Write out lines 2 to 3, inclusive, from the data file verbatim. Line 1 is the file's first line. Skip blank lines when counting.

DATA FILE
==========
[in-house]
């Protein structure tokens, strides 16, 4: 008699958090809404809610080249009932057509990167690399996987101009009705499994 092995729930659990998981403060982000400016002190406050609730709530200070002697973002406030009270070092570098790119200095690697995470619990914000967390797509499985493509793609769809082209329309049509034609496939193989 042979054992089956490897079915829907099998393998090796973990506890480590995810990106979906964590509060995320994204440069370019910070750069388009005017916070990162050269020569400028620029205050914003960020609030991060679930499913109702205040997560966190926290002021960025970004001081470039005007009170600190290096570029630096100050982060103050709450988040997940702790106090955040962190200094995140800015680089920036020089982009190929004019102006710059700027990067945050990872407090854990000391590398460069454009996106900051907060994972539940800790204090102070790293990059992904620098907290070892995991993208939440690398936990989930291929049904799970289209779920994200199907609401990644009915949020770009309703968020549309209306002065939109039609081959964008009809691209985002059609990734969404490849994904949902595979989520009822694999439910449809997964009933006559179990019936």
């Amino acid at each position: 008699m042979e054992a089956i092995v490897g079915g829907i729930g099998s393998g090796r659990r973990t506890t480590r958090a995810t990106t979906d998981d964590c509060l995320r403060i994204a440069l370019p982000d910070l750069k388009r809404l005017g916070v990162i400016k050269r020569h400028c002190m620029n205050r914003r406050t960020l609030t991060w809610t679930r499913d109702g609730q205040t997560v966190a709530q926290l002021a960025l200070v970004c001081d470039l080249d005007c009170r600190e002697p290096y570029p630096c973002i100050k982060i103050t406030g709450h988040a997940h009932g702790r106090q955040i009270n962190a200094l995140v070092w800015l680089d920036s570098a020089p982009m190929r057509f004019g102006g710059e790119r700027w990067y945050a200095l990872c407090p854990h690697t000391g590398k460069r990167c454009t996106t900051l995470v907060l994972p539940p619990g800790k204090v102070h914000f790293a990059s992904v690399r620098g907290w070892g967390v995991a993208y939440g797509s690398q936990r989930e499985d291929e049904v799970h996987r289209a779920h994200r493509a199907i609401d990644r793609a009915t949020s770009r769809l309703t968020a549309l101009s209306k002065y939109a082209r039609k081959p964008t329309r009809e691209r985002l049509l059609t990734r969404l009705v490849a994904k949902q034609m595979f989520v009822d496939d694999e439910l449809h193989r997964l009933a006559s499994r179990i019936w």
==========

């Protein structure tokens, strides 16, 4: 008699958090809404809610080249009932057509990167690399996987101009009705499994 092995729930659990998981403060982000400016002190406050609730709530200070002697973002406030009270070092570098790119200095690697995470619990914000967390797509499985493509793609769809082209329309049509034609496939193989 042979054992089956490897079915829907099998393998090796973990506890480590995810990106979906964590509060995320994204440069370019910070750069388009005017916070990162050269020569400028620029205050914003960020609030991060679930499913109702205040997560966190926290002021960025970004001081470039005007009170600190290096570029630096100050982060103050709450988040997940702790106090955040962190200094995140800015680089920036020089982009190929004019102006710059700027990067945050990872407090854990000391590398460069454009996106900051907060994972539940800790204090102070790293990059992904620098907290070892995991993208939440690398936990989930291929049904799970289209779920994200199907609401990644009915949020770009309703968020549309209306002065939109039609081959964008009809691209985002059609990734969404490849994904949902595979989520009822694999439910449809997964009933006559179990019936």
């Amino acid at each position: 008699m042979e054992a089956i092995v490897g079915g829907i729930g099998s393998g090796r659990r973990t506890t480590r958090a995810t990106t979906d998981d964590c509060l995320r403060i994204a440069l370019p982000d910070l750069k388009r809404l005017g916070v990162i400016k050269r020569h400028c002190m620029n205050r914003r406050t960020l609030t991060w809610t679930r499913d109702g609730q205040t997560v966190a709530q926290l002021a960025l200070v970004c001081d470039l080249d005007c009170r600190e002697p290096y570029p630096c973002i100050k982060i103050t406030g709450h988040a997940h009932g702790r106090q955040i009270n962190a200094l995140v070092w800015l680089d920036s570098a020089p982009m190929r057509f004019g102006g710059e790119r700027w990067y945050a200095l990872c407090p854990h690697t000391g590398k460069r990167c454009t996106t900051l995470v907060l994972p539940p619990g800790k204090v102070h914000f790293a990059s992904v690399r620098g907290w070892g967390v995991a993208y939440g797509s690398q936990r989930e499985d291929e049904v799970h996987r289209a779920h994200r493509a199907i609401d990644r793609a009915t949020s770009r769809l309703t968020a549309l101009s209306k002065y939109a082209r039609k081959p964008t329309r009809e691209r985002l049509l059609t990734r969404l009705v490849a994904k949902q034609m595979f989520v009822d496939d694999e439910l449809h193989r997964l009933a006559s499994r179990i019936w």